February 8, 2008
As you may recall, the Department of Business and Professional Regulation oversees farm labor in Florida. Our team is responsible for ensuring compliance with farm labor laws, rules and standards, thereby enhancing and promoting the welfare of Floridas agriculture and farm workers.
Last week to learn more about our regulation of farm labor and about Floridas sugar industry, I traveled to Clewiston to visit U.S. Sugar Corporation. U.S. Sugar manages over 187,000 acres of south Florida farmland, grows sugarcane and oranges, and is the largest farming operation east of the Mississippi River.
U.S. Sugar employs 1,700 workers, many of whom are actively engaged in helping harvest the sugarcane and oranges. Robert Coker, Senior Vice President, and Judy Sanchez, Director of Corporate Communications, took me out to the fields to watch some of their team do a controlled burn of the sugarcane in preparation for harvest. We then watched the mechanical harvesters harvest row after row of the sugarcane by cutting the stalks into smaller, foot-long portions.
Once the cane was harvested, it was loaded onto the railcars on the tracks surrounding the properties. The trains carried the stalks to the sugar mill where we watched the process from the milling tandem to the ultimate separation of the sugar crystals from the molasses that surrounds them. Then we visited the refinery where the sugar is further processed and prepared for shipping to customers.
Over the past three years, U.S. Sugar has made major capital investments in its facility. The sugar refinery built during this period is the newest sugar cane refinery in the U.S. and is the first fully integrated cane sugar refinery in the country. Because the price of sugar is regulated by the federal government and has remained constant since 1985, the company must identify every efficiency in order to ensure a profit. The new facilities have dramatically improved the process, and automation has allowed the company to save significant money.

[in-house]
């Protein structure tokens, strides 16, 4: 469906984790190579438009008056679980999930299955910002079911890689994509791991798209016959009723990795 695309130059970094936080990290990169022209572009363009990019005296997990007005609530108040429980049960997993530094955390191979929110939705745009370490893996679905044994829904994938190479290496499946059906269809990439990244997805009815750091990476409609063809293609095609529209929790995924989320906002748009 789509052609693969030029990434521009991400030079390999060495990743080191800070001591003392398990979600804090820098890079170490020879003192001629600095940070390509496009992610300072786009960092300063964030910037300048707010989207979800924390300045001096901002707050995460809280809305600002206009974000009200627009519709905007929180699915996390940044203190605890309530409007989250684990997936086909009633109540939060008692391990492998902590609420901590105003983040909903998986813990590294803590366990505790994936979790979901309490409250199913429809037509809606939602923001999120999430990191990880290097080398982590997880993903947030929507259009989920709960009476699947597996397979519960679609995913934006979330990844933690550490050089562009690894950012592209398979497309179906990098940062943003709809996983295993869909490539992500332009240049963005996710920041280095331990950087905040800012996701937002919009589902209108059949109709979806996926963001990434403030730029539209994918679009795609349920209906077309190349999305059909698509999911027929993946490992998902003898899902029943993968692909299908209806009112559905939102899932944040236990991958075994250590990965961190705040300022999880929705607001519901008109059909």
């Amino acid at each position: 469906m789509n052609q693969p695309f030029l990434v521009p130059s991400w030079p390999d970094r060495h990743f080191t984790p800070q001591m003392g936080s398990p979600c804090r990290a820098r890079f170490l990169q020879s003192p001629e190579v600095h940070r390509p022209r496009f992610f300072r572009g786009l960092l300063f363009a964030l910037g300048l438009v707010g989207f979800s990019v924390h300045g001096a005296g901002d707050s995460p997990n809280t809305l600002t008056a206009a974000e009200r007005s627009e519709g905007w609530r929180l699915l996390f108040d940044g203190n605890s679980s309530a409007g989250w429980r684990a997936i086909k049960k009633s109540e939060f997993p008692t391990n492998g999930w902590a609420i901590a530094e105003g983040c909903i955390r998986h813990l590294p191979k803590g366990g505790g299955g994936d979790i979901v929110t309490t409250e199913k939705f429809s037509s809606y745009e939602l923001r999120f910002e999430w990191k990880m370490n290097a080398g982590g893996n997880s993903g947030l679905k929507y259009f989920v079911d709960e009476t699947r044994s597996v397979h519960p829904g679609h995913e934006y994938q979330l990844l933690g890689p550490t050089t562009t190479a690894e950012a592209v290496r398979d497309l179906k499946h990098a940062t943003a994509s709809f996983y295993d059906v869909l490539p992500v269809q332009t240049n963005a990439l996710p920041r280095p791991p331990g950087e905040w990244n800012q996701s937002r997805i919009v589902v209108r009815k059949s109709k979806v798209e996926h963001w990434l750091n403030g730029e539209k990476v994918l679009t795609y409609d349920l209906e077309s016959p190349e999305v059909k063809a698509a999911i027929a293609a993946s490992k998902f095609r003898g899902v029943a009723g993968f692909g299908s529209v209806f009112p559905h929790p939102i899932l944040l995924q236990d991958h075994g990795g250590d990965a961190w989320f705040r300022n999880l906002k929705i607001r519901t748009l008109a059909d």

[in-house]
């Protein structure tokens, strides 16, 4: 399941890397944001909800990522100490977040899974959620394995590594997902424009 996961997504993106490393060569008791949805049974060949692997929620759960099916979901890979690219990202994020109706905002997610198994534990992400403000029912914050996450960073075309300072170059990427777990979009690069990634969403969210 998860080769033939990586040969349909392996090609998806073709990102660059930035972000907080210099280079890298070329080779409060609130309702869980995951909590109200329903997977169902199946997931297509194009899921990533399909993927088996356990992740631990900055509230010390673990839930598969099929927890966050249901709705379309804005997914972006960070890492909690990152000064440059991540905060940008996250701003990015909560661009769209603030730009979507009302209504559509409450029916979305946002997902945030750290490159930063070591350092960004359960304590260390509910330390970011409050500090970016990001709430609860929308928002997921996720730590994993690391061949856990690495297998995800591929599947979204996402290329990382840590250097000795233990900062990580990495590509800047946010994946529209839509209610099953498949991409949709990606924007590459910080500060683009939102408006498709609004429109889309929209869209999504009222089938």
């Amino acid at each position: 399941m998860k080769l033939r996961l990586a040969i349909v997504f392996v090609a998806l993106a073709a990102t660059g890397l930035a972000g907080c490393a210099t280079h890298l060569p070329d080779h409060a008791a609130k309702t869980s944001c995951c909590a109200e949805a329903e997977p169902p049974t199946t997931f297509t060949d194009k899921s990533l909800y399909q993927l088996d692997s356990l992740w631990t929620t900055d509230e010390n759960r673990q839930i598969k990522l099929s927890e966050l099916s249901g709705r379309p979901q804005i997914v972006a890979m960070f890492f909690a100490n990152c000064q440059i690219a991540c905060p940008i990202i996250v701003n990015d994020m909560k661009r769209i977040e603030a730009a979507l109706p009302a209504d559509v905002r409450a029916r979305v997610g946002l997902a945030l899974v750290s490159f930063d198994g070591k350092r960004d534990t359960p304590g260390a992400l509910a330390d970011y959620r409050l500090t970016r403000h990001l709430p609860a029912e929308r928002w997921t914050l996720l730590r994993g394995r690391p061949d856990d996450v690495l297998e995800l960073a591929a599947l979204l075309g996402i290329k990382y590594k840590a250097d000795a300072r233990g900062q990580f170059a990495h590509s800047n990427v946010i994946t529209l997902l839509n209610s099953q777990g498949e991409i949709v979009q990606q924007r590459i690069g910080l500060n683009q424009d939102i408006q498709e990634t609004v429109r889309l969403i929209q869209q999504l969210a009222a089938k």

In addition, the new facilities were also designed to be environmentally friendly. U.S. Sugar has been involved in environmental issues and has adopted on-farm soil and water management techniques that have led to an average 50% reduction in phosphorous. They also power their mill and refinery on bagasse, which is the residual cane fiber from the milling process, and that process makes them energy self-sufficient.
The whole operation was very impressive, and it was clear that U.S. Sugar sets very high standards for the safety of its farm workers. Having said that, accidents happen, and I would be remiss not to acknowledge a devastating event that occurred to our neighbors further north. Thursday night a sugar refinery in Port Wentworth, Georgia, exploded, and many people were injured. Our thoughts and prayers are with them and their families.
Department of Business and
1940 North Monroe Street
Tallahassee, Florida 32399
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